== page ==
A Quick Cleaning of a #4 Size Metal Handplane

My wife Cathy has booth’s in two antique stores. Recently she purchased the metal handplane shown in the photo below. I offered to check it out and make sure the various parts were in working order. Always love the opportunity to fiddle with a handplane.

The photo below shows the sole of the handplane. Started working on the sole with sandpaper when it dawned on me to take a photo of the sole. Still you can get an idea of what it looked like before I started sanding the sole.

Pictured below is what I used for a flat surface. It was cannibalized off of a jointer that was no longer in working order. Probably still going to power tool hell, or best case power tool purgatory. The dimensions of the top surface area are 8″ x 16″.

I used a spray adhesive to flatten sandpaper to my reference flat surface shown in the photo above. For sandpaper I started out with 120 grit sandpaper. I used the dulled sole surface as a guide for sanding. I figured when basically all of the sole was a shiny metal surface, that the sole had been reasonably flattened. Next I switched to finer grits, going in turn thru first 220 grit, then 320 grit, and then ending with 400 grit. Going up thru finer grits helped in removing scratch marks left by the 120 grit sandpaper which was initially used.

The sole after sanding is shown in the photo below.

The next three photos show the blade and chip breaker, both assembled and disassembled. The first photo below shows the pair of channel locks, screwdriver, and WD-40 used to break loose the screw that holds blade and chip breaker together.. The second photo is a close up of the blade and chip breaker. And the third photo below shows the blade, chip breaker, and screw disassembled.

Looking at the photo below, you can see that the frog (The red colored body) is not aligned with the mouth of the handplane (That’s the opening in the sole of the handplane). The front of the frog should be parallel with the mouth of the handplane. I went to loosen the two screws shown on the frog, but they would not budge.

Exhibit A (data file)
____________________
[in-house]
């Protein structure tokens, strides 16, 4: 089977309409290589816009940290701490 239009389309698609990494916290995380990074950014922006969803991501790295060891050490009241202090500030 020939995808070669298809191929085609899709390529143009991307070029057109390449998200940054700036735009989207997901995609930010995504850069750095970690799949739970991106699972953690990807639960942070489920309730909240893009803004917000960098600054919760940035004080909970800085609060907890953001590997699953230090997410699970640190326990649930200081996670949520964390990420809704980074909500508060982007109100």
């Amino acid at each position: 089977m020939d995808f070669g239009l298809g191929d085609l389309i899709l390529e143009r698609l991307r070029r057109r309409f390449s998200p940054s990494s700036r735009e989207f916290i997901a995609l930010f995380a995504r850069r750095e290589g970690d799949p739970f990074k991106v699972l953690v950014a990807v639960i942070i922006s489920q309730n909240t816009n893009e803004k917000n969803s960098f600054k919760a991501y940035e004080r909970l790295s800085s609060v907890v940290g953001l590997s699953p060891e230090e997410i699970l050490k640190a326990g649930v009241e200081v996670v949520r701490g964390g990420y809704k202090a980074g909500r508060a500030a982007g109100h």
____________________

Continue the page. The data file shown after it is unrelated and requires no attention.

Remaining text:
So to loosen the two screws, I used the technique shown pictorially in the photo below. After spraying with WD-40, I used the screwdriver with a square shaft shown along with an open end wrench. This combination of screwdriver & open end wrench worked nicely at breaking the screws free. I just needed the extra leverage provided by the wrench on the square shaft of the screwdriver. As Archimedes would say, give me a place to stand and I will move the world.

Regarding the photo below, note that the handplane is sandwiched between two strips of wood. The wood is clamped to the work surface shown. Purpose of the wood strips is to keep the handplane from rotating, while the two frog screws are being broken loose.

Pictured below is the handplane disassembled down to its’ five main parts. The parts of the handplane from left to right are as follows:

  1. Frame
  2. Frog
  3. Blade
  4. Chip breaker
  5. Lever Cap

Shown below is the handplane reassembled. A lot more cleaning & adjusting remains to be done on it. However my goal here was just to insure that all the main parts were functional. That goal was achieved and it’s ready for Cathy to put it in her booth.


If you enjoyed this post, I would be very grateful if you would share it by email with a friend, or on Google+, and/or Facebook. While I am being needy, would you give me a “Like” on my Facebook page (Woodworking with AJO)? My Facebook page “Like” button is on the right side of this page, or you can click on the link shown below for my Facebook page. Thanks a bunch.

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Until next time, take care.
AL

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